Rami Saadeh, a Ph.D. student in the Department of Environmental Health, recently published a paper in Environmental & Analytical Toxicology. The abstract of his review article entitled, “Child’s Development and Respiratory System Toxicity” can be found below.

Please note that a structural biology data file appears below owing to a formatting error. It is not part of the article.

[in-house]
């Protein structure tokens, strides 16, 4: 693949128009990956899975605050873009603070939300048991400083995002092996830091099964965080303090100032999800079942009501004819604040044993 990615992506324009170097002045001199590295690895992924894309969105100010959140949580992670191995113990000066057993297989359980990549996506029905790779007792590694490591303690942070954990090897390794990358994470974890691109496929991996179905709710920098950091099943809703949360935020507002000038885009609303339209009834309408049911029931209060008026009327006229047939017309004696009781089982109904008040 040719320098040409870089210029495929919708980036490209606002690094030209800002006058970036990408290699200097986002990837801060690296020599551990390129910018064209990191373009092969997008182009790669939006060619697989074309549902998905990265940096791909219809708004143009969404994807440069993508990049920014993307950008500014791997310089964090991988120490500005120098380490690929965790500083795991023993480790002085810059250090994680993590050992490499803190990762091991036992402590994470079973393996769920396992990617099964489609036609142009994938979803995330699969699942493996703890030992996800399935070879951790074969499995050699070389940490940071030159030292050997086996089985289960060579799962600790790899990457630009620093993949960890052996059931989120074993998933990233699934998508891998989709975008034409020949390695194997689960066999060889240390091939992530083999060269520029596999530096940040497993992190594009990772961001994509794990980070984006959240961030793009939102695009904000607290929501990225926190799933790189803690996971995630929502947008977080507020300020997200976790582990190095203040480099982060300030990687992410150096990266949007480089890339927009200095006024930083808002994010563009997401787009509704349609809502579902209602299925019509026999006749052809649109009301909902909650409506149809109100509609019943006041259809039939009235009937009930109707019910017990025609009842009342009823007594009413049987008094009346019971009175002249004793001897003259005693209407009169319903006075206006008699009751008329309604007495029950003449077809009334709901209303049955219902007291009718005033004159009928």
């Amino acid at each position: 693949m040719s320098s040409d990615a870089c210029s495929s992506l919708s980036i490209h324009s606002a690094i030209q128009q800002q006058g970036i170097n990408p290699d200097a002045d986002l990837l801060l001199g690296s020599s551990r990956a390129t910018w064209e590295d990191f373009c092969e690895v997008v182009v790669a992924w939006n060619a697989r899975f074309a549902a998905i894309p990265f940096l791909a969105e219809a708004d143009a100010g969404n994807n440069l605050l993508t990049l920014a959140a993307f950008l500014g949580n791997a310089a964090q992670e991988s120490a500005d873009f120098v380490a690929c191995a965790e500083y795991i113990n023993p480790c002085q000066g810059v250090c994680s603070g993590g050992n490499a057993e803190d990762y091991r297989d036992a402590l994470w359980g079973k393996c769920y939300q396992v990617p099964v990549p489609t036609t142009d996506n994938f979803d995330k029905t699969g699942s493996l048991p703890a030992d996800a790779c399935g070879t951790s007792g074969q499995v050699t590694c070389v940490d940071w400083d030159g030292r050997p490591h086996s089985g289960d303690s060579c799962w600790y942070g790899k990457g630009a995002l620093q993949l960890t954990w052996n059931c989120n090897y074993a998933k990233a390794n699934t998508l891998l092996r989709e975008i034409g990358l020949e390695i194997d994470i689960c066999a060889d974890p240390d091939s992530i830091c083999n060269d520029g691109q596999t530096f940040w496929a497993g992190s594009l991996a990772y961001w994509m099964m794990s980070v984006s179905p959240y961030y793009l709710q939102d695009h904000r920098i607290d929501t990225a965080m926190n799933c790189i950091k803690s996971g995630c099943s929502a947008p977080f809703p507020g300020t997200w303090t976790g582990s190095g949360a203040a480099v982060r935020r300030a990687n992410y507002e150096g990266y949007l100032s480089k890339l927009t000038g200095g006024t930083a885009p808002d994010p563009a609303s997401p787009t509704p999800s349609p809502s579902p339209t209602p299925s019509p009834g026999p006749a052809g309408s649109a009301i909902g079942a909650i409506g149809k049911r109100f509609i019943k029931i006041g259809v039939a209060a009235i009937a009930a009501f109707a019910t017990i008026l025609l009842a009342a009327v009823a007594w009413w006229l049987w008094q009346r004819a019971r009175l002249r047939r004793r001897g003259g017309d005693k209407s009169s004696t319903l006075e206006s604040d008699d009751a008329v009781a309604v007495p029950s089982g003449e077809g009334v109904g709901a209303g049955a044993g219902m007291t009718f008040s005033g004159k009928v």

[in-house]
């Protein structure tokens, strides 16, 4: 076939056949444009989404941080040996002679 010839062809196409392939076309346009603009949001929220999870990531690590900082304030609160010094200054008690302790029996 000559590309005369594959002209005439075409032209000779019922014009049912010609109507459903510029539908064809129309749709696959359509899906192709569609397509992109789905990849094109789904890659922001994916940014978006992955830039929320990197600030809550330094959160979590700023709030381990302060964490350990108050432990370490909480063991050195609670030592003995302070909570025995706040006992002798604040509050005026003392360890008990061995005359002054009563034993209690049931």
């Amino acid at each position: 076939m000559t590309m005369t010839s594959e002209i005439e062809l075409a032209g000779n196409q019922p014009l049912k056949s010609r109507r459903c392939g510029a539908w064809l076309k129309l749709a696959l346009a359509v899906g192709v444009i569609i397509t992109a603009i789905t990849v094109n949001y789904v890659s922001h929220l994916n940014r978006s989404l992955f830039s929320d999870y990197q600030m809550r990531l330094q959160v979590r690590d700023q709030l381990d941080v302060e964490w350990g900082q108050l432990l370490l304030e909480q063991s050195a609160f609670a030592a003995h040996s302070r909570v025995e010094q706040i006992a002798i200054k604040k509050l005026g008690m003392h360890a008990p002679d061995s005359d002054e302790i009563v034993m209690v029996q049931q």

“Contrary to the old saying, children are not small adults. Children are different from adults in their response to environmental stressors because of their special body composition, which continuously changes as they grow. Children’s development at each stage of their life needs special consideration, especially that harmful exposures might impact their normal development, and increases their susceptibility to diseases later in life. This paper reviews children’s biological characteristics, and their normal developmental changes that make them more susceptible to environmental exposures. The paper will also discuss ways in which this normal development is influenced by environmental toxicants especially early life exposures, as well as the possibility of disease development. In this review, asthma is used as an example of a respiratory disease influenced by environmental toxicants, and methods of risk assessment used to predict such a disease are discussed”.